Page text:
• Aug. 17: Starlight Mountain Theatre opens the musical Seven Brides for Seven Brothers. The show runs Aug. 17, 19 and 21 at 8:00, Aug. 7 at 6:30 and Aug. 28-29 and Sept. 4-5 and 11-12 at 7:30 at Starlight Amphitheater in Garden Valley.
  • Aug. 21 and 29: Daisy's Madhouse has apparently decided to do the loosely scripted, partly improv show Awesome '80s Prom on these dates, but has not yet announced times or locations and as yet has no information about it on their MySpace page. Keep checking their page for details.
  • Now through Aug. 22: Starlight Mountain Theatre presents Footloose: The Musical, based on the hit movie from 1984. The show runs Aug. 7, 10, 13, 18, 20 and 22 at 8:00 at Starlight Amphitheater in Garden Valley.
  • Aug. 28: Stage Coach Theatre opens Duck Hunter Shoots Angel, a comedy by Mitch Albom about a tabloid reporter tracking down the story of two Alabama duck hunters who believe they shot an angel. The show runs Aug. 28-29 and Sept. 3-6 and 10-12 at 7:30 Thursdays, 8:15 Fridays and Saturdays and 2:00 Sunday at the theater in the Hillcrest Shopping Center breezeway at Orchard and Overland.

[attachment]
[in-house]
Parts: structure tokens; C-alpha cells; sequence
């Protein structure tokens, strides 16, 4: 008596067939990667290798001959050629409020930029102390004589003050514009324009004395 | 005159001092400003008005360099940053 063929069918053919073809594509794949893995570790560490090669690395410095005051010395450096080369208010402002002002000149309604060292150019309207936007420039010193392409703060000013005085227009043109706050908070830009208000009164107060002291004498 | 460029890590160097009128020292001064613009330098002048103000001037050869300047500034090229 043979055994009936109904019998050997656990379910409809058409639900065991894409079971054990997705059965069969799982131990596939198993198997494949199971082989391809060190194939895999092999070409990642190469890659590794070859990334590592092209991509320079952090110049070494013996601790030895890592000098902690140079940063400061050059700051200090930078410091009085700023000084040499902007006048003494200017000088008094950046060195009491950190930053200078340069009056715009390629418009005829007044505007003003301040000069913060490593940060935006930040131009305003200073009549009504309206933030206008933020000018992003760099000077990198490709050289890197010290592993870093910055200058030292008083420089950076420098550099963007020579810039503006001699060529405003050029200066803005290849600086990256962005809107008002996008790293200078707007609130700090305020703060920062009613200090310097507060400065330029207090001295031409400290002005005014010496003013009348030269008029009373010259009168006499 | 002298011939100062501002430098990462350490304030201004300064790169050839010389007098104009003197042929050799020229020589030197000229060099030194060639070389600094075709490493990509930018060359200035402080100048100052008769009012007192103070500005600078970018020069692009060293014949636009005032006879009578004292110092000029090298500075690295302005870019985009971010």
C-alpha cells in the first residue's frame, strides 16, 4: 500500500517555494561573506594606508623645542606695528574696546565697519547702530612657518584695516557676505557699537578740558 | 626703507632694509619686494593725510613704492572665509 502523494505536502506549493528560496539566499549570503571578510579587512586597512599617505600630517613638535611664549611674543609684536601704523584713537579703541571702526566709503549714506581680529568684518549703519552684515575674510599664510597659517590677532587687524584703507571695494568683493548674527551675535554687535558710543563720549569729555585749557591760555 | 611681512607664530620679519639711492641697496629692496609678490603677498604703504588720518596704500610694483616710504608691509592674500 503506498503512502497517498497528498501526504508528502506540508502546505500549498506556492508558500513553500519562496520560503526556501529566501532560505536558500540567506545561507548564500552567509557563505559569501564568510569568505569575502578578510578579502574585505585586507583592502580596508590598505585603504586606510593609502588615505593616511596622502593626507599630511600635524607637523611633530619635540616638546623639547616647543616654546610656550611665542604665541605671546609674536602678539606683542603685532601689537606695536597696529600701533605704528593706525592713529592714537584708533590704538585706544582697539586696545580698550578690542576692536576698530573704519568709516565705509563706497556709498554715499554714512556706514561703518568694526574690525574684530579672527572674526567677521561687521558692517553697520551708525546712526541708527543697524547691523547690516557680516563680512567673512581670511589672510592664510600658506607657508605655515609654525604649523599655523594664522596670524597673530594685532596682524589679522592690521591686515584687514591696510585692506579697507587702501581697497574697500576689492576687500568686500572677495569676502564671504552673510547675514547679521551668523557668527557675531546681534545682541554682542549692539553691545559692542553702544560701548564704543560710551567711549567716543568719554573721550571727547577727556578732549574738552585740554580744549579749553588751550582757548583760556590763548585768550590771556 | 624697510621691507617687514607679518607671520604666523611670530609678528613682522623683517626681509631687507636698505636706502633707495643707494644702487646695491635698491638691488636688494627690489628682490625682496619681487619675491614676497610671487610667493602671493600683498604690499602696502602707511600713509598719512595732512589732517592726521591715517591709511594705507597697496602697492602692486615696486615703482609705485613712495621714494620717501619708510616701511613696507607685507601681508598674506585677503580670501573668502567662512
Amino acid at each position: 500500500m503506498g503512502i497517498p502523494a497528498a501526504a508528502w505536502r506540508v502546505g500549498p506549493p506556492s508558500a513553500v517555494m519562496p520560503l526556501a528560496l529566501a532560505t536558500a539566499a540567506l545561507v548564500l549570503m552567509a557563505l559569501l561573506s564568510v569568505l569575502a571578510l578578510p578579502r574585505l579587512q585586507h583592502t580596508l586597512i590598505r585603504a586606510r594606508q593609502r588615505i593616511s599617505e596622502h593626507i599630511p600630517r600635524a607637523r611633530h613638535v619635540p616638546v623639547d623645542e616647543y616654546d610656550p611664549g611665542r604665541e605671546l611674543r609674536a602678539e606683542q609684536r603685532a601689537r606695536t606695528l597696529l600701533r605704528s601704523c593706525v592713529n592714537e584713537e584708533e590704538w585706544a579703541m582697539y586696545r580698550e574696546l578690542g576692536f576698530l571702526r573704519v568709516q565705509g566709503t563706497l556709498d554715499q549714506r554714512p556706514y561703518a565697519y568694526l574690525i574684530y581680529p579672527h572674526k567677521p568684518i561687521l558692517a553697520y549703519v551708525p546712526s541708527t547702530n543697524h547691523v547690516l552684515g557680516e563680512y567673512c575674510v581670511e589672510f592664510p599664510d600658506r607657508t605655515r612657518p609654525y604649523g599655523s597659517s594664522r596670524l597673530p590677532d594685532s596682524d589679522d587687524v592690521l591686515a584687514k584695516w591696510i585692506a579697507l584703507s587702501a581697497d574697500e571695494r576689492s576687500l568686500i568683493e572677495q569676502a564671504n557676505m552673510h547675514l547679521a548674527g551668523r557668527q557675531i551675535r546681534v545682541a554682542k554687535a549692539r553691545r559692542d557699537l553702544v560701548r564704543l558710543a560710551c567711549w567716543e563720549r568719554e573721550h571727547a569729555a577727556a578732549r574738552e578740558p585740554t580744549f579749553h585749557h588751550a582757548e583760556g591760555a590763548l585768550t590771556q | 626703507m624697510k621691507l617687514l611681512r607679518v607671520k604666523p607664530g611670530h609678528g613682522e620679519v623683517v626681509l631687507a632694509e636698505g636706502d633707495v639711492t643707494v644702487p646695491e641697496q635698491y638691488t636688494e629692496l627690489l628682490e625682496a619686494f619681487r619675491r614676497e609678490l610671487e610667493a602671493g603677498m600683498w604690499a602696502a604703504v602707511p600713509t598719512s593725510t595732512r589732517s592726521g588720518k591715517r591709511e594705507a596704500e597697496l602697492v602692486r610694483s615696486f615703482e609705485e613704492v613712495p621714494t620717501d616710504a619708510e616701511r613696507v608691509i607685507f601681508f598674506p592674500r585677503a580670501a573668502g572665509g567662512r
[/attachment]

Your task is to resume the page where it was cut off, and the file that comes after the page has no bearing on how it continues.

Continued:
• Now through Aug. 28: The Idaho Shakespeare Festival presents The Mystery of Edwin Drood, an interactive musical mystery in which the audience gets to decide who killed the title character. The show runs Aug. 8-9, 13-14, 18-19, 22-23 and 27-28 at 7:00 Sundays and 8:00 Tuesday-Saturday at the theater on Warm Springs in Boise.
  • Now through Aug. 28: Glenns Ferry Theatre presents Let Him Sleep 'til it's Time for His Funeral on Aug. 7, 14, 21 and 28 at 7:45 (dinner starts at 6:30) at 128 E. Idaho Ave. in Glenns Ferry.